That's my position, but of course YMMV. As long as you are doing what rewards you.

 

 

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7 hours ago, GregWormald said:

. I figure that once the music has been recorded digitally, mixed digitally, and (probably) mastered digitally, the analog quality is likely gone or at least drastically reduced.

Valid point to consider...thanks for your thoughts. @GregWormald

Edited by MOOV
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Someone said about getting a TT to at least rival your digital setup. I agree.
This is important because if you get a TT setup that sounds worse than your digital then you have done yourself a dis-service.

 

I started listening with records in the 70's, moved to CD in 1985 and then returned to records around 2009.
When I decided try records again and buy a TT in 2009 I went to a proper hifi store and said to the guy (who had been in the biz since the 70's) I want a TT & cartridge that is NOT entry level but at a price point where is gives really good sound before you start spending lots for smaller improvements in sound.

As soon as I played the first record on that 2009 TT I was blown away by how much more I liked the sound over CD. The extra bass was amazing!

 

So very glad I spent the $1,500AUD for a Rega with a Garrott Brothers cart.

Records
If pressed well and made from good sources be it digital or analog source still sound more pleasing to me than streaming or CD/SACD.
There are plenty of dud sounding records, but find the good ones and it is magic.
 

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On 20/11/2021 at 9:55 AM, wen said:

Starting too low on the TT ladder can sometimes lead people to think vinyl is not worth it, agree with @rockpig, i would save a bit more, i would look at a new Rega planar3 or the equivelant ( may get lots of opinions of which is prefered), or second hand as @Tone Malone suggested, more bang for buck,  this will give you a more satisfying listen

 

What wen said ^^^^

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Lots of good advice here. Lots.

 

I came back to vinyl after a 30 year hiatus and started back on a Rega P3 with Elys2 cartridge. Advice on the Rega is that it does everything well, but nothing brilliantly - it is a great first workhorse though.

 

I think any options (Rega P3, Music Hall, Pro-ject etc) in the $1300-1500 bracket are a sensible option. You'll know fairly quickly if it is for you. Make sure to buy some older NM vinyl pressed in the 70s and early 80s to get the real flavour of what it can do. If you like what you hear and want to go further, there are paths that don't immediately require a new TT.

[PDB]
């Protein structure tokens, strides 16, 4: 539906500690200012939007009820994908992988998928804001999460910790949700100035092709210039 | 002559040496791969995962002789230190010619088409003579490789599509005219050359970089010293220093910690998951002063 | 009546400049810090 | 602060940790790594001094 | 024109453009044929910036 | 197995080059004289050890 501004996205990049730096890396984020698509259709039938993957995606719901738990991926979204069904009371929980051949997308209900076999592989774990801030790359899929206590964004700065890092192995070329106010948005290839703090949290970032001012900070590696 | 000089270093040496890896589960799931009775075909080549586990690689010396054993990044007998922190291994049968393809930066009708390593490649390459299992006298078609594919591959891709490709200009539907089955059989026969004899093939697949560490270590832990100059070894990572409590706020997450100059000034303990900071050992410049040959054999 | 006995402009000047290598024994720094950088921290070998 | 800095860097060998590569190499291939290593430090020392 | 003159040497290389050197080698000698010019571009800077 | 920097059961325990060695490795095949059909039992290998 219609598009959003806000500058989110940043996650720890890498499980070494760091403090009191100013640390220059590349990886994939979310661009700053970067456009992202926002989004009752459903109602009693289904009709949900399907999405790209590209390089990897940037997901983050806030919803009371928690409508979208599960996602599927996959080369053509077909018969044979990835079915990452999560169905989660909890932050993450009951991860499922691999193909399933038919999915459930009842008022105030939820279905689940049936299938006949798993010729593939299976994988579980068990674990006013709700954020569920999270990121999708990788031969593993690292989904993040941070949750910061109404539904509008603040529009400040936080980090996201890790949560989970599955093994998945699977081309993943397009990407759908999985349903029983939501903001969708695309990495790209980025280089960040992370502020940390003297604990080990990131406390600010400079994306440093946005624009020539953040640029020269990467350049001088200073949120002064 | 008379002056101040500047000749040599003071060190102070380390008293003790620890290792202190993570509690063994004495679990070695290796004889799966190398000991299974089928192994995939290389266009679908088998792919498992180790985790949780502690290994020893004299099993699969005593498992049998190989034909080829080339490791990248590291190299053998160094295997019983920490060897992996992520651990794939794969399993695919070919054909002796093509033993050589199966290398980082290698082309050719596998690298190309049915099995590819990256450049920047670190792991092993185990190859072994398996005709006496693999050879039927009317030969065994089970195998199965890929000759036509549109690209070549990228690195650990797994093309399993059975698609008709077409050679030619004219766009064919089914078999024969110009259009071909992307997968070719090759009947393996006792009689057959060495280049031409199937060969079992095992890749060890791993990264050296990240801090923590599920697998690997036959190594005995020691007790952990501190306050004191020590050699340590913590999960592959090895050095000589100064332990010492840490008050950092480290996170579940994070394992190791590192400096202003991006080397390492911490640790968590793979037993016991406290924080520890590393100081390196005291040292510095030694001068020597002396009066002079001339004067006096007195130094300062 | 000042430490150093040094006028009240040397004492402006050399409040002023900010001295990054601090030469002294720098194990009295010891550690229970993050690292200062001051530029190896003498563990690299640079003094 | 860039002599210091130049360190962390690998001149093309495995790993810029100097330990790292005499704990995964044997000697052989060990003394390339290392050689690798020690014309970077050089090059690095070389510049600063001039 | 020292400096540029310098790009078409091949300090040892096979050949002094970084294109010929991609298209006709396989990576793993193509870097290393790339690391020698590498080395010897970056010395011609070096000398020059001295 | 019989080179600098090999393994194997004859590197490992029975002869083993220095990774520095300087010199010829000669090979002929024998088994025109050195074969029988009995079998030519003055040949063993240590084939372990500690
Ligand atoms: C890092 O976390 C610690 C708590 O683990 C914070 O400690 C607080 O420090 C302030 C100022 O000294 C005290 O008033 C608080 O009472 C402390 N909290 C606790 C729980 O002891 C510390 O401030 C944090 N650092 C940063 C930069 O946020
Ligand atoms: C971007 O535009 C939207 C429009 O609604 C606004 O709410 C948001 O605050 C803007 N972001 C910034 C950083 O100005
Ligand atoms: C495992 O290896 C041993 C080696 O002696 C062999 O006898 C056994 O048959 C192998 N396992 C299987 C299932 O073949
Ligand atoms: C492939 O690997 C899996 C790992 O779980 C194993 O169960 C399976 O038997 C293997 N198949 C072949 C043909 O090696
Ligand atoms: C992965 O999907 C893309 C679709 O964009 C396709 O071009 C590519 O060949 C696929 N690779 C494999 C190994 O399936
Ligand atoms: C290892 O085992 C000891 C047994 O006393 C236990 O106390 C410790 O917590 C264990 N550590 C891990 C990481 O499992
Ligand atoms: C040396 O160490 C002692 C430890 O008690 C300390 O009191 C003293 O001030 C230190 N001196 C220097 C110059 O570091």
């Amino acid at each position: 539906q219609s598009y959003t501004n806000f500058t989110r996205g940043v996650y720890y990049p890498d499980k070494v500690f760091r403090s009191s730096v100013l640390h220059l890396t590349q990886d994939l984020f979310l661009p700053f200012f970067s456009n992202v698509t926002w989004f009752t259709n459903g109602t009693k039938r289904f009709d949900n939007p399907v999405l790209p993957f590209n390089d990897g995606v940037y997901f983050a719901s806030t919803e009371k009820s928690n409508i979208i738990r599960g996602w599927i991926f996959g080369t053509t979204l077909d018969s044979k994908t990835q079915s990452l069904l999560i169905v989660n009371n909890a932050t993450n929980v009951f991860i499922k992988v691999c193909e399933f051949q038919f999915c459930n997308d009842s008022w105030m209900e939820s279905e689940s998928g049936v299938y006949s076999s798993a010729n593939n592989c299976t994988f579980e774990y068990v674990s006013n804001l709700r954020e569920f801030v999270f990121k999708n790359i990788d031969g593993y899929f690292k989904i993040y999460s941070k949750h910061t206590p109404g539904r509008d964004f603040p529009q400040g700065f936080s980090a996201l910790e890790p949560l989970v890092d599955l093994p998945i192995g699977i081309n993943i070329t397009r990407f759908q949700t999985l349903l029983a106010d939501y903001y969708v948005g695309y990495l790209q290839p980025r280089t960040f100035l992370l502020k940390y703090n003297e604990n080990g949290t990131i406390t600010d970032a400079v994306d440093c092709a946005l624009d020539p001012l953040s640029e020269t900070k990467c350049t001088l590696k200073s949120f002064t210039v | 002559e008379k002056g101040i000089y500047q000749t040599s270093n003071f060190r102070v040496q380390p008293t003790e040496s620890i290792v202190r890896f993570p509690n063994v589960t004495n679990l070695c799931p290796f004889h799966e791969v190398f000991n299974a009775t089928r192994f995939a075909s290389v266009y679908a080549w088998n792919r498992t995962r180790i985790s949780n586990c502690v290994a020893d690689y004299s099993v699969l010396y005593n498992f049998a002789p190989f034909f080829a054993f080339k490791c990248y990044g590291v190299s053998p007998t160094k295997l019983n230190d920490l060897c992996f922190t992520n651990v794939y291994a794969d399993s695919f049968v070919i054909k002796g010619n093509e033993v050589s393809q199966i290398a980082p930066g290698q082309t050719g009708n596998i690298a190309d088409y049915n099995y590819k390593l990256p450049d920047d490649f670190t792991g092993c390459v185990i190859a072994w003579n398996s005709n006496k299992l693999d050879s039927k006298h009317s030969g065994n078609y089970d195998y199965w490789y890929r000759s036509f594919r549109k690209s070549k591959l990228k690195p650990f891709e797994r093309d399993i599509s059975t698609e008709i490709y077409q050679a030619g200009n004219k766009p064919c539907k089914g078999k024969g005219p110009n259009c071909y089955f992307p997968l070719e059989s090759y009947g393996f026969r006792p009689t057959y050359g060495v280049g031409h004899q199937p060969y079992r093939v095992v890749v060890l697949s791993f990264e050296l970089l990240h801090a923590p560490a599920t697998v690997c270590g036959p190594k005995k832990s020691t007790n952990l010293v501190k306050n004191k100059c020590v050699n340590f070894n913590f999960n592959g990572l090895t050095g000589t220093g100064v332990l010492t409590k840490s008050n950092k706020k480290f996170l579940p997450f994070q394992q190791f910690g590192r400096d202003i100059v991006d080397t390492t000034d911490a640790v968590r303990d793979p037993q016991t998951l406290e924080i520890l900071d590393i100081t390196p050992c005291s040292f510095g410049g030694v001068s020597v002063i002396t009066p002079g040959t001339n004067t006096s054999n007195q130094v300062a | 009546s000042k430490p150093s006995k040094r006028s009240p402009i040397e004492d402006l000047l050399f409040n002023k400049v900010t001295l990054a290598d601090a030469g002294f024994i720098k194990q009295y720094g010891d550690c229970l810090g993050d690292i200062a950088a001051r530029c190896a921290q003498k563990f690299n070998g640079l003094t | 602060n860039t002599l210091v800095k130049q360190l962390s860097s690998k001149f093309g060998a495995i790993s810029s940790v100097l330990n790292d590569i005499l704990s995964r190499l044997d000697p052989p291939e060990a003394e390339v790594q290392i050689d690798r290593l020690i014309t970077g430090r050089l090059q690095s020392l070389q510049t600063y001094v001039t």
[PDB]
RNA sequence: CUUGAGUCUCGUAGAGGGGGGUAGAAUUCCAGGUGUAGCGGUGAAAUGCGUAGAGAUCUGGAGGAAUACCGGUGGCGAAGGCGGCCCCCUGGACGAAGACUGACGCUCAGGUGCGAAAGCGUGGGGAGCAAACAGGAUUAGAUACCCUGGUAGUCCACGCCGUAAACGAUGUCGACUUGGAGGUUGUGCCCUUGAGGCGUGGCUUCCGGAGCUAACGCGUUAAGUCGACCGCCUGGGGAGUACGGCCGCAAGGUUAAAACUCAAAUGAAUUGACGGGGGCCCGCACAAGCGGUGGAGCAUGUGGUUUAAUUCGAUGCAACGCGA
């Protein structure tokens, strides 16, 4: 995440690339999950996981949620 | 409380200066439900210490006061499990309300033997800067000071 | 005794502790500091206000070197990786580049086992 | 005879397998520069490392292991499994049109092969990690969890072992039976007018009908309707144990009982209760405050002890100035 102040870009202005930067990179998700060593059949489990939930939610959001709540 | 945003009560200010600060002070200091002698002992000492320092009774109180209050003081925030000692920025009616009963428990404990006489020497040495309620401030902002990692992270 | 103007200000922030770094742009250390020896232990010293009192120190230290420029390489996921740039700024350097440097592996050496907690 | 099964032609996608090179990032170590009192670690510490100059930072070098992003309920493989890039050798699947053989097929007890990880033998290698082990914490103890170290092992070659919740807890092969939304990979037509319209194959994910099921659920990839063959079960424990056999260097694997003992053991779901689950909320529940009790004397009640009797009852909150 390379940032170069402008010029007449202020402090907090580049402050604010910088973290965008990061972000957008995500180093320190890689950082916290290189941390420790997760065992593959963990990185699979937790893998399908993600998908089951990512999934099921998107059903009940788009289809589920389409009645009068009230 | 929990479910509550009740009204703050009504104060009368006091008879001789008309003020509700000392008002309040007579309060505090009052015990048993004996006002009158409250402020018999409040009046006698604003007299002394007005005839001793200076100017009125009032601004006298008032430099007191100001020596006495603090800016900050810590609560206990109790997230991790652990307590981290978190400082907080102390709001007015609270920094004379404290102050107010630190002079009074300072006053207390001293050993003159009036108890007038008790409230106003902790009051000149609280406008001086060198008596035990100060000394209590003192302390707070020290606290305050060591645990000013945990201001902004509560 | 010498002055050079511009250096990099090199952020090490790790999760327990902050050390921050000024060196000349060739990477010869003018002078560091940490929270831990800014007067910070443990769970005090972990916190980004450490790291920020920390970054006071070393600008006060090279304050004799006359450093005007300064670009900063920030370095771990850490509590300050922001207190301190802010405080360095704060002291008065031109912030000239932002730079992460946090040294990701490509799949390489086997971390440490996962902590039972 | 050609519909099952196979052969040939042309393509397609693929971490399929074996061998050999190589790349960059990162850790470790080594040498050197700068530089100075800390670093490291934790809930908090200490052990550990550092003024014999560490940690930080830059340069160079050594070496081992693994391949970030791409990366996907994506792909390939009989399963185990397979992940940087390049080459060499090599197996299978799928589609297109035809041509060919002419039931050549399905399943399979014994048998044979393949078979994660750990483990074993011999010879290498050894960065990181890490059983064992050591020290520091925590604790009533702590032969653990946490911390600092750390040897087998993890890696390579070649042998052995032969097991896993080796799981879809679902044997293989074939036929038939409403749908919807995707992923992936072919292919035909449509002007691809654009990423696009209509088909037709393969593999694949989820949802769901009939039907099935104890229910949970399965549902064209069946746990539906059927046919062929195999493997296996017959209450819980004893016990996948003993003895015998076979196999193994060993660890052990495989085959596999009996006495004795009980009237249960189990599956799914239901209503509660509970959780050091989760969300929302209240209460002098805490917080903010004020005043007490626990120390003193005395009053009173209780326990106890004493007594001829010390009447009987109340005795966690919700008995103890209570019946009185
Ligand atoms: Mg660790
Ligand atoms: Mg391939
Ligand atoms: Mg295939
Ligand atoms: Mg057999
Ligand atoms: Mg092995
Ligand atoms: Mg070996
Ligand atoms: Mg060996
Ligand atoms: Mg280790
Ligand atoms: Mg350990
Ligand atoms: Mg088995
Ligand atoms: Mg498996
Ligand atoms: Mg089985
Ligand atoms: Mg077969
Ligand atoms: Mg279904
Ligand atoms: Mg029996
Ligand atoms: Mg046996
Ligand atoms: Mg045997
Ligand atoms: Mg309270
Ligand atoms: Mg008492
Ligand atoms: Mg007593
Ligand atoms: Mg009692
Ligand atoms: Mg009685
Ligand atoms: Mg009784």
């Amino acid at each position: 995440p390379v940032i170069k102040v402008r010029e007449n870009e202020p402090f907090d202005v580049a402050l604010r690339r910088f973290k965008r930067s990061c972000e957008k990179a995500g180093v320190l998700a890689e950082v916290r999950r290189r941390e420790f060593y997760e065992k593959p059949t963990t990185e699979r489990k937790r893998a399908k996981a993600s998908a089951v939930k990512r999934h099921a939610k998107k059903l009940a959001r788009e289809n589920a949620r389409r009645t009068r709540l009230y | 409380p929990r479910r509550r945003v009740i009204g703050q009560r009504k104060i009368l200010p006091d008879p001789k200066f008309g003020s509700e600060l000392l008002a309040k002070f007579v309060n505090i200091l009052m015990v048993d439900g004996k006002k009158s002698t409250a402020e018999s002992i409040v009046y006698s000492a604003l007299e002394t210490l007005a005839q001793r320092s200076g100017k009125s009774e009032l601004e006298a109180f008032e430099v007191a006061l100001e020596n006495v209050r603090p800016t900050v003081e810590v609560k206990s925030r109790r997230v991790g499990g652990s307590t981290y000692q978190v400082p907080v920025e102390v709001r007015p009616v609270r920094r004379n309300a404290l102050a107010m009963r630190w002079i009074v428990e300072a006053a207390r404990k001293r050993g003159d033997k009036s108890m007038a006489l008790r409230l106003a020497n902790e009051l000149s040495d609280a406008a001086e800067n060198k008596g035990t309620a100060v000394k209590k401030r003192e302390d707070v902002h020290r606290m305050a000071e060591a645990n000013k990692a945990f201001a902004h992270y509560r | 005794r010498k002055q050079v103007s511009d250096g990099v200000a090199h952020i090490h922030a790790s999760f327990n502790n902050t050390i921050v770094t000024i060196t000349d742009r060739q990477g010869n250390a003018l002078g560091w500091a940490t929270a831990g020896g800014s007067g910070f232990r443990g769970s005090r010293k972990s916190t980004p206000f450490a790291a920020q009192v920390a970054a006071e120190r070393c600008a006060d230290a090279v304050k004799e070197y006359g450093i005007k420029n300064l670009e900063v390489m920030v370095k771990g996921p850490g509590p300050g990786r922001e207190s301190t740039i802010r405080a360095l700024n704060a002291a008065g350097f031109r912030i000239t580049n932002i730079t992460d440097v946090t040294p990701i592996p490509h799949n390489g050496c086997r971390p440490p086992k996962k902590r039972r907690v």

Assuming you'll be using the phono input in your amp, it will 95% certainly be a moving magnet stage, so there is an opportunity for an interim upgrade and lots of options for playing when it comes to acquiring a dedicated separate phonostage (pre-amp). Alternatively, try higher-spec MM cartridge (not as easy with Rega due to height/VTL of other manufacturers' cartridges.

 

On the quality of newer vinyl, and as @GregWormald mentioned, be careful on the source. If it is a digital source, that is not necessarily disastrous provided the recording was mastered for higher dynamic range expressly for vinyl and not a victim of the digital Loudness Wars. I find this resource can be useful sometimes for finding a decent pressing: Album list - Dynamic Range Database You can certainly see the pressings you don't want pretty quickly.

 

If in doubt, ask on here. There are thousands of years worth of listening experience and advice available.

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You have a really good digital system- great DAC and fantastic streamer ( I have that Auralic ) ....... plus quality speakers and cables. No doubt Tidal would sound very good indeed.  In my 20s/30s I had over 400 LPs and loved the sound, but went fully digital years ago. About 5 years ago I got the bug and spent around $1500 on a new Rega setup  ............    and was rather let down when my old expectations were not realised .........   my digital set up sound considerably better and on top of that I couldn't go back to cleaning / dusting / being paranoid about scratching my records and the associated occasional pop. .....     maybe I just got lazy with the ease of digital. As a few have said above, I think you will need to spend quite a bit more to better your existing digital system . .....    Please let me stress that this was my personal experience and that every audio fan on this site will have different experiences based on existing gear, levels of nostalgia, access to good records/recordings and what their audio friends enjoy.   In the end, if you can afford it, the journey is always interesting.